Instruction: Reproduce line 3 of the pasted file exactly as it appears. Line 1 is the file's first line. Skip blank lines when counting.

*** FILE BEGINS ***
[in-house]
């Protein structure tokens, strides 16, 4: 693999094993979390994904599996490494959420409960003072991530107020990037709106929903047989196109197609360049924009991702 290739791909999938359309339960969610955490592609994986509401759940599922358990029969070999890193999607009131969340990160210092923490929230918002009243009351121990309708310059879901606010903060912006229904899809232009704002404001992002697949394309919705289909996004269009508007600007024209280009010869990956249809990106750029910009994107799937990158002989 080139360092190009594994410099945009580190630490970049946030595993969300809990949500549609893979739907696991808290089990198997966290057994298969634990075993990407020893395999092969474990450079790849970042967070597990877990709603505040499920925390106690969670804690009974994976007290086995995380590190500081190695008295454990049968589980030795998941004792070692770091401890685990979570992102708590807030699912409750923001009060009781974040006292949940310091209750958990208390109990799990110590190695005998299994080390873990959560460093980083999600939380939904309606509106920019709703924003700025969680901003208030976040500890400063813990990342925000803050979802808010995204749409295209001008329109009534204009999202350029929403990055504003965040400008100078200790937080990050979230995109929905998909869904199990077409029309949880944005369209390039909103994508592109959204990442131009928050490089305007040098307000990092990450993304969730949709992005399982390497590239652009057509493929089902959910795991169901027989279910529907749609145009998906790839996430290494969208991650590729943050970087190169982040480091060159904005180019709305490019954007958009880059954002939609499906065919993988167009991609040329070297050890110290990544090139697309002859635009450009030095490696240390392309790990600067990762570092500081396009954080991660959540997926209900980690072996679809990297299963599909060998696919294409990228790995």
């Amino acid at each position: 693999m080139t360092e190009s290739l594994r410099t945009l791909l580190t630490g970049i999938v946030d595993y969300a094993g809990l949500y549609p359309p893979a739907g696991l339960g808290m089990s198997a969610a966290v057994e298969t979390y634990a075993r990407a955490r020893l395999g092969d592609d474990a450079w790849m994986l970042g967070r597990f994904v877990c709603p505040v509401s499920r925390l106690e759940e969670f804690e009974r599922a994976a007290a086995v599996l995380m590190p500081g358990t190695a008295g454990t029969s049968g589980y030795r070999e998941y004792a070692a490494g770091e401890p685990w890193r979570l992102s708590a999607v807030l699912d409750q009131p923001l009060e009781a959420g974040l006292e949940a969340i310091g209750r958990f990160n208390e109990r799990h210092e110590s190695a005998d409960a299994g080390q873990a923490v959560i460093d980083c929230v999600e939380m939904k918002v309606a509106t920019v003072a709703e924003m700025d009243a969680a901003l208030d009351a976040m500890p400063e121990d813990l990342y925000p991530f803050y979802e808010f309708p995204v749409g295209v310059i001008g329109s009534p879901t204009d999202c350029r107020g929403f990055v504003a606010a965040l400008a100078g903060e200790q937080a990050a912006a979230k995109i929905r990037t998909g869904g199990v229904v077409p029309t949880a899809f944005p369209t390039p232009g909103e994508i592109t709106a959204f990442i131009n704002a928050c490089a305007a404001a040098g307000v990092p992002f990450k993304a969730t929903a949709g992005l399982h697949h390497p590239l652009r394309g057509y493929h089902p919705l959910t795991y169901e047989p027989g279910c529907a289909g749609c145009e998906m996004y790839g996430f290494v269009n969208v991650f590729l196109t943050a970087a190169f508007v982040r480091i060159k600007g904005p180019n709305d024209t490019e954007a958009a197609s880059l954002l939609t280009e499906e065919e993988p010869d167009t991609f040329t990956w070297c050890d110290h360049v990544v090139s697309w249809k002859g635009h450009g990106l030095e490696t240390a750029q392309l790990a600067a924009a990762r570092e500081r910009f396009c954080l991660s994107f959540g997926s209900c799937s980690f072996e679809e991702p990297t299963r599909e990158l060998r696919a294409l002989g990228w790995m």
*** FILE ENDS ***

């Amino acid at each position: 693999m080139t360092e190009s290739l594994r410099t945009l791909l580190t630490g970049i999938v946030d595993y969300a094993g809990l949500y549609p359309p893979a739907g696991l339960g808290m089990s198997a969610a966290v057994e298969t979390y634990a075993r990407a955490r020893l395999g092969d592609d474990a450079w790849m994986l970042g967070r597990f994904v877990c709603p505040v509401s499920r925390l106690e759940e969670f804690e009974r599922a994976a007290a086995v599996l995380m590190p500081g358990t190695a008295g454990t029969s049968g589980y030795r070999e998941y004792a070692a490494g770091e401890p685990w890193r979570l992102s708590a999607v807030l699912d409750q009131p923001l009060e009781a959420g974040l006292e949940a969340i310091g209750r958990f990160n208390e109990r799990h210092e110590s190695a005998d409960a299994g080390q873990a923490v959560i460093d980083c929230v999600e939380m939904k918002v309606a509106t920019v003072a709703e924003m700025d009243a969680a901003l208030d009351a976040m500890p400063e121990d813990l990342y925000p991530f803050y979802e808010f309708p995204v749409g295209v310059i001008g329109s009534p879901t204009d999202c350029r107020g929403f990055v504003a606010a965040l400008a100078g903060e200790q937080a990050a912006a979230k995109i929905r990037t998909g869904g199990v229904v077409p029309t949880a899809f944005p369209t390039p232009g909103e994508i592109t709106a959204f990442i131009n704002a928050c490089a305007a404001a040098g307000v990092p992002f990450k993304a969730t929903a949709g992005l399982h697949h390497p590239l652009r394309g057509y493929h089902p919705l959910t795991y169901e047989p027989g279910c529907a289909g749609c145009e998906m996004y790839g996430f290494v269009n969208v991650f590729l196109t943050a970087a190169f508007v982040r480091i060159k600007g904005p180019n709305d024209t490019e954007a958009a197609s880059l954002l939609t280009e499906e065919e993988p010869d167009t991609f040329t990956w070297c050890d110290h360049v990544v090139s697309w249809k002859g635009h450009g990106l030095e490696t240390a750029q392309l790990a600067a924009a990762r570092e500081r910009f396009c954080l991660s994107f959540g997926s209900c799937s980690f072996e679809e991702p990297t299963r599909e990158l060998r696919a294409l002989g990228w790995m």